Didn’t really want to leave such a nice quite camp today, my knees were telling me there was no chance of cycling today, but it takes a bit more than this to keep me off the bike. I did however get up, make breakfast then fall back asleep till 1030am! It was my compromise to my body. On the road at 1120am and I couldn’t get Barrett’s Privateers out of my head. So many a great time has been had to this song, usually with Jeff Whelan, Steve Small and Rich Polk…once you get it in your head it is hard to get out, and when you have a pub full of drunkards slapping their knees and belting it out at the top of their lungs it really becomes iconic.
O the year was 1778
How I wish I was in Sherbrooke now
A letter of marque came from the king
To the scummiest vessel I’ve ever seen
God damn them all
I was told we’d cruise the seas for American gold
We’d fire no guns, shed no tears
Now I’m a broken man on a Halifax pier,
The last of Barrett’s Privateers…
Today was a challenging ride. After about 12km I came across a small convenience store that prepared burgers, fish and chips and pizza. Having only biked about a half hour I wasn’t really ready to eat but the store owner let me know that there was no other options till Sherbrooke, my days destination about 70km away. Now, I stopped really listening to most locals as they have likely never cycled farther than their driveway and their idea of nothing on the way, or wide shoulders or challenging road or the best one; there’s a lot of hills that way. Generally their idea and mine don’t align so not worth paying a lot of attention to their input…don’t get me wrong, I appreciate their concern/thoughts but take a lot of it as input from a car drivers perspective. Something led me to believe she was possibly spot on this time so I ate a double burger and washed it down with a chocolate milk, purchased a couple more litres of water and headed off. There were several points on the ride that would be the proverbial maritime photo…small light blue coloured house with white trim perched by the ocean, lobster traps surrounding the dock and a fishing troller moored, the tide low and the waves crashing the nearby rocks. Truly some breathtaking and peaceful moments…biking you get so much more, the salty air, the smell of moss and seaweed, the sounds of the osprey and gull flying by. The road was another never ending roller coaster of hills, as a fellow X-Canada cyclist put it: 5min of grinding the gears up a steep incline to get 1min of fast descent just doesn’t seem like a fair trade as you are immediately thrown back into grinding up the next hill. Perhaps with no load I would attack the hills with the power to take on the next one, but pulling 60lbs it doesn’t even seem to matter getting out of my seat to charge a hill. They are not as long a climb as northern Ontario, about as steep, but they are more often…in Northern Ontario there can be many lulls of flat land between the hills; not here. It is up, then down, and as you enjoy the fleeting moments of speed you see the next hill, back up again! She was right by the way, literally nothing from that convince store to Sherbrooke. Not a gas station, convenience store, chip truck…nothing. With exception of some homes, that I am sure if I suffered for supplies I could get something, it was a very desolate ride. Often stretches of nothing but road and water, add to that very few cars made for a quite ride.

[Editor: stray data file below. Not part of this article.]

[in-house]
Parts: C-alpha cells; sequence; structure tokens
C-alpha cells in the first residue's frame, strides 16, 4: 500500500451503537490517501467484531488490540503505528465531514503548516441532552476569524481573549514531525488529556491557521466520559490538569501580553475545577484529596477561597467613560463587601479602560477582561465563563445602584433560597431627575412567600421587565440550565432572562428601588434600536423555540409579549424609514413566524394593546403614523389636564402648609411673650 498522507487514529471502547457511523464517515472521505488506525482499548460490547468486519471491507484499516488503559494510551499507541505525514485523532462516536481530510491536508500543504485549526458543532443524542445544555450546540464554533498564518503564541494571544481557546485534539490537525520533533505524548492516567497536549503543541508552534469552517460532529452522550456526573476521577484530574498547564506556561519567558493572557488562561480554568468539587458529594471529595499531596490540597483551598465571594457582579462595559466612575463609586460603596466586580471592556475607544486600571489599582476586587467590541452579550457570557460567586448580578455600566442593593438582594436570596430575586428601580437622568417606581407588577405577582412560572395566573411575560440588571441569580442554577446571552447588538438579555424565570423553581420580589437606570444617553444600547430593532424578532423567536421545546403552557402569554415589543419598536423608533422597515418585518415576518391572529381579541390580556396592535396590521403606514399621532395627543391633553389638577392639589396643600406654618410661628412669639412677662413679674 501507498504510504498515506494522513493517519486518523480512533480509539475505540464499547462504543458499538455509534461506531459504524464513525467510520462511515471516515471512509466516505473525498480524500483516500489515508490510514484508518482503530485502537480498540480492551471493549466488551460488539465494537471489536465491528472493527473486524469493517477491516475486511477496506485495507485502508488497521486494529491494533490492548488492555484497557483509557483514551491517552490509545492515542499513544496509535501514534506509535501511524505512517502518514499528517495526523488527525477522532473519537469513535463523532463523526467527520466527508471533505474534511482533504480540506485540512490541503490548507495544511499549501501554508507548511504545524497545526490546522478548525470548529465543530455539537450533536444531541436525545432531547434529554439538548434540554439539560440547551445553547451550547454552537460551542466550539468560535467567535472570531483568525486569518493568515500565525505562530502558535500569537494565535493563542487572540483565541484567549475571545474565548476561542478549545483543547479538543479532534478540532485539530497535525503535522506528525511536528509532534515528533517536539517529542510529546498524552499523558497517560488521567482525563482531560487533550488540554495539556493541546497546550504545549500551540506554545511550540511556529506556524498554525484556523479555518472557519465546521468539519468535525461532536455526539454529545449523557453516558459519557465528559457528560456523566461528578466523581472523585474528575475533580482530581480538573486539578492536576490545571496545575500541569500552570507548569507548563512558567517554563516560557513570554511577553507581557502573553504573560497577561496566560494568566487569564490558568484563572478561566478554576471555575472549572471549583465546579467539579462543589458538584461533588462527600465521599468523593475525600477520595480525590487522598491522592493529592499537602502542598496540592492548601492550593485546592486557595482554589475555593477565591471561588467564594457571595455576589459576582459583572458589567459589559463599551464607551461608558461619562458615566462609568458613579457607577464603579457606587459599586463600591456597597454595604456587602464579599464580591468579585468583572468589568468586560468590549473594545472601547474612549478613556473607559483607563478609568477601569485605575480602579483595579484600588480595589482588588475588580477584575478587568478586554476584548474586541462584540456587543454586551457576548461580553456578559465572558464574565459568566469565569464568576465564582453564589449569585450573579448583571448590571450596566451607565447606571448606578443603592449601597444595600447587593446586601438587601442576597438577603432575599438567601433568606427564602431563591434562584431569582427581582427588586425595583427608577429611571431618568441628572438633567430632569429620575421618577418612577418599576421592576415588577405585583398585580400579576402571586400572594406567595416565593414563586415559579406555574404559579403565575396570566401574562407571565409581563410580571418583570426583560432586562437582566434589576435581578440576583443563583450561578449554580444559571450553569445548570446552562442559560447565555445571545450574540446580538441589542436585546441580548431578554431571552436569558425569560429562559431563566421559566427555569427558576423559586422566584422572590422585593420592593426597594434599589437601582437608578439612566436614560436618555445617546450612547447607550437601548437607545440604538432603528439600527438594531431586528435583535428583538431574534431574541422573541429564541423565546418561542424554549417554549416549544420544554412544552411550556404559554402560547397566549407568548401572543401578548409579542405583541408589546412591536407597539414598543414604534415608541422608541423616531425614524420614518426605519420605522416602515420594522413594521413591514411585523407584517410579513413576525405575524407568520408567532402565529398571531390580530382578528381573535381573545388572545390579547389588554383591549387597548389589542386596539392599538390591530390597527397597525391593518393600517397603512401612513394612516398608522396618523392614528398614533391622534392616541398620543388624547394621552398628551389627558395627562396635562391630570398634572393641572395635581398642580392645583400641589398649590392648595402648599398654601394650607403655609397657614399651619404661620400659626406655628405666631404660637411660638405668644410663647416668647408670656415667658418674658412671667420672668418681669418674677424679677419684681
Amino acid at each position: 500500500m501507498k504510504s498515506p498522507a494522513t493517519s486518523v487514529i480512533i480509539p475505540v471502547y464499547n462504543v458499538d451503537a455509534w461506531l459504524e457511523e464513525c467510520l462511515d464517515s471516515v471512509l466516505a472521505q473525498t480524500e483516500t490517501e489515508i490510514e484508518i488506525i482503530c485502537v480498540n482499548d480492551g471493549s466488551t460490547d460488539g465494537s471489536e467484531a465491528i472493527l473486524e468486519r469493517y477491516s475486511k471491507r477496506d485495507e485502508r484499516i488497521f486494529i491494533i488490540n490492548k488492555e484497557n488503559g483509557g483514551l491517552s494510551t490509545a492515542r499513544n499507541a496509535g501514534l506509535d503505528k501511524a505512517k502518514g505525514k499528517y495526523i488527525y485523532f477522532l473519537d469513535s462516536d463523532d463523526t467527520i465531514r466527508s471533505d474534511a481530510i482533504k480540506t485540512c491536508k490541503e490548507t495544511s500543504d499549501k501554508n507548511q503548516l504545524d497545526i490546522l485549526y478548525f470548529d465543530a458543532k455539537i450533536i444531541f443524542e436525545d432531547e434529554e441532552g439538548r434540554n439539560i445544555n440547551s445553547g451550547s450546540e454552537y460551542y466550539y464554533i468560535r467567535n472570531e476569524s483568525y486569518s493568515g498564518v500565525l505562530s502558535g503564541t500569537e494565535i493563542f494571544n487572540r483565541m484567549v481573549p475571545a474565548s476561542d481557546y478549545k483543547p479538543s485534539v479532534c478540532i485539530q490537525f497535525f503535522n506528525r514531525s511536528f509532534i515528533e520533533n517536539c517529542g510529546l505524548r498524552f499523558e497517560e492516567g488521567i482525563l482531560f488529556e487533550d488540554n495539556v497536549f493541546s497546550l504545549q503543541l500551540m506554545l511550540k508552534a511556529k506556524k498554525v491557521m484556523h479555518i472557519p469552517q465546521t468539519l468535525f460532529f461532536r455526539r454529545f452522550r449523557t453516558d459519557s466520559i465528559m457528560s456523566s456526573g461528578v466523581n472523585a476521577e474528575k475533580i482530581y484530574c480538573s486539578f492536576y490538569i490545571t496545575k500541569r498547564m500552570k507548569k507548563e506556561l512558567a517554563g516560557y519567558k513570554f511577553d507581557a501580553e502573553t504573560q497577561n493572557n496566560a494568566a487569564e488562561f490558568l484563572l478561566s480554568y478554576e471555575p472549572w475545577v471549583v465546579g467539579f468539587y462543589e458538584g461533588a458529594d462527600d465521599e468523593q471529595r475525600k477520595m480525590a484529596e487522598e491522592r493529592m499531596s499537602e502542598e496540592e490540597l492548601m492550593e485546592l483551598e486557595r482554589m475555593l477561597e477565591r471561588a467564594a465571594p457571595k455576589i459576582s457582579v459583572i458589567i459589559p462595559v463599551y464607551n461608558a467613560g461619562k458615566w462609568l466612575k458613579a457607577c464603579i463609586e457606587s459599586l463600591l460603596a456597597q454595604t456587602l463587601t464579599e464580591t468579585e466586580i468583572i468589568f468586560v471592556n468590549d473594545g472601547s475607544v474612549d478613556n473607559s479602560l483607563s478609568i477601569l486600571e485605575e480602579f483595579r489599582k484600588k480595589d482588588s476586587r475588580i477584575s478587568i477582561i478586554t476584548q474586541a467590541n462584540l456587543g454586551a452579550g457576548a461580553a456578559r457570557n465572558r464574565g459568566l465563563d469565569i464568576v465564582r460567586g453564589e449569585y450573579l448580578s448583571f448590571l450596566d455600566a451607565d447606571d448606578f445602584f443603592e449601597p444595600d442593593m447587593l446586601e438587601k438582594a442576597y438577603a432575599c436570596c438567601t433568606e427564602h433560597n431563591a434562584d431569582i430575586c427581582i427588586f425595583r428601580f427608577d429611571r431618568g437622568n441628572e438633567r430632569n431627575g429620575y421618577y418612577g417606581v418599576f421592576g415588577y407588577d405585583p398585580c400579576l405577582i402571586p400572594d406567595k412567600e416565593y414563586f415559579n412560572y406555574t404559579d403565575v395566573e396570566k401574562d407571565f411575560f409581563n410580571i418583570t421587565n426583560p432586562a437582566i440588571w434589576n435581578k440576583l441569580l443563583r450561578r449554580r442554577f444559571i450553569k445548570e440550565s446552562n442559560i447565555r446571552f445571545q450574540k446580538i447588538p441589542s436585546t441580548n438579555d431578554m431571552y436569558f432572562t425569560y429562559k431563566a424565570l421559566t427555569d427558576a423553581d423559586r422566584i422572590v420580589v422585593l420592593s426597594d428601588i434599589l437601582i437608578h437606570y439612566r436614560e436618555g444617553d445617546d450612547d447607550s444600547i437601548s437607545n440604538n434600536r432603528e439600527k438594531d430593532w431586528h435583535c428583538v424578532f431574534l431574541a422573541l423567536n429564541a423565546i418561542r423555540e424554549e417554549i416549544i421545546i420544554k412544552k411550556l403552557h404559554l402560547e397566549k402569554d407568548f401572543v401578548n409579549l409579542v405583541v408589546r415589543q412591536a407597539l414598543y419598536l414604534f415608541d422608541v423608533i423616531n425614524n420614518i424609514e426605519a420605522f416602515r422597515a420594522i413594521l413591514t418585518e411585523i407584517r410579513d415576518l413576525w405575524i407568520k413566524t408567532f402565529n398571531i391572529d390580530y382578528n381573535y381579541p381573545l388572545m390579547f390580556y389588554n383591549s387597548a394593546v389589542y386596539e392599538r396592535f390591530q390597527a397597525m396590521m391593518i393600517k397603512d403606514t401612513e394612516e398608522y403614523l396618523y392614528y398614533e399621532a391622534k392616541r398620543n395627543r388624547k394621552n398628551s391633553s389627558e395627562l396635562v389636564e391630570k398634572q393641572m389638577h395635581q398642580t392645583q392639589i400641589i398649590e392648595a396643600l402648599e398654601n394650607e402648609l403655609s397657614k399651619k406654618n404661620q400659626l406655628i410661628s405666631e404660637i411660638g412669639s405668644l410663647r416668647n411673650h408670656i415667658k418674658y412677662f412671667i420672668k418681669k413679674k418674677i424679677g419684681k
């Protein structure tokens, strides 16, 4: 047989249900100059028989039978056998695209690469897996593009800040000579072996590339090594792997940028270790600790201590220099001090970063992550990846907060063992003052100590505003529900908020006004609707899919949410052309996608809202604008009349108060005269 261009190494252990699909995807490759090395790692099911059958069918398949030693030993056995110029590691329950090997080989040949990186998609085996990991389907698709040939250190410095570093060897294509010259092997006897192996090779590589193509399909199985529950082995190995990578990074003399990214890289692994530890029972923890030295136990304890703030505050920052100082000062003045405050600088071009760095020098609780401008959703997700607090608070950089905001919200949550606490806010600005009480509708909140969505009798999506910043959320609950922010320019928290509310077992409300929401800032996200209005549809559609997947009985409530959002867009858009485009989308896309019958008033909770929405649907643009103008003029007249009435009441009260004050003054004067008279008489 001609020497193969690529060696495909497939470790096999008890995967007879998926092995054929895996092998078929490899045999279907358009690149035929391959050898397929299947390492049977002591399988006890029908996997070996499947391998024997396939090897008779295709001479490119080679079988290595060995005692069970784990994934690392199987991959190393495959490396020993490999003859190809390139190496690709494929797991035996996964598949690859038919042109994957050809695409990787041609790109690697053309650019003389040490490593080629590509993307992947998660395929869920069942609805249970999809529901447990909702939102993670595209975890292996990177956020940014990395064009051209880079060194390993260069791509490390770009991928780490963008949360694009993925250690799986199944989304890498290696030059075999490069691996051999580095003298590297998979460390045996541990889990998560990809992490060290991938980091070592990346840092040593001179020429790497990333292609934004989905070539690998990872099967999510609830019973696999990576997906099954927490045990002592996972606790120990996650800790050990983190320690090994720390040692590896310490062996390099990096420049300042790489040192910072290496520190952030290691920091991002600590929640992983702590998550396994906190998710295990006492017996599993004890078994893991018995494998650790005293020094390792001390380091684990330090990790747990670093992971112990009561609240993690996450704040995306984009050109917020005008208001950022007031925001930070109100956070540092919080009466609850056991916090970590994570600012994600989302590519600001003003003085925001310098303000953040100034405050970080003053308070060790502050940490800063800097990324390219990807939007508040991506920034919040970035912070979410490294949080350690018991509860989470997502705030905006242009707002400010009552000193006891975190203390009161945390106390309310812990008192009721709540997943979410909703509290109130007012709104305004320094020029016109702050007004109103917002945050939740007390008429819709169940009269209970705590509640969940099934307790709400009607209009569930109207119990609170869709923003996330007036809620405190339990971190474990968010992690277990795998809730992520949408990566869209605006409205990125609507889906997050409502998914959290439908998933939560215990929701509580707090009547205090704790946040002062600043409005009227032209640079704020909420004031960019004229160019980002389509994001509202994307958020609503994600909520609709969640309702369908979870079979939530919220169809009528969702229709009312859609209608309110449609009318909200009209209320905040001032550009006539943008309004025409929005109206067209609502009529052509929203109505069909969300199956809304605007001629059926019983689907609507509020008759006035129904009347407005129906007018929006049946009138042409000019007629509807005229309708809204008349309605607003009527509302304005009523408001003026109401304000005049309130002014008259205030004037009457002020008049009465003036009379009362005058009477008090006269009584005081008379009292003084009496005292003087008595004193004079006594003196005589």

Found my camp at 520pm, just outside of Sherbrooke after enjoying another fish and chips dinner. When the fish is this fresh with a light beer batter, I could eat it every night for dinner. Enjoying another fire and for the second night I am heating up slate rock to keep me warm in the tent. Tonight, as with last, will be around 5deg so I heat the rocks, wrap one in my toque, and the other in a towel and they radiate heat for about 6hrs! That and a nip of Macallan make sure I don’t get too cold during the evening. Tomorrow marks my 100th day on the trip and yesterday I passed the 7000km mark!
Daily cycle: 80.7km
Daily cycle time: 4hrs 6min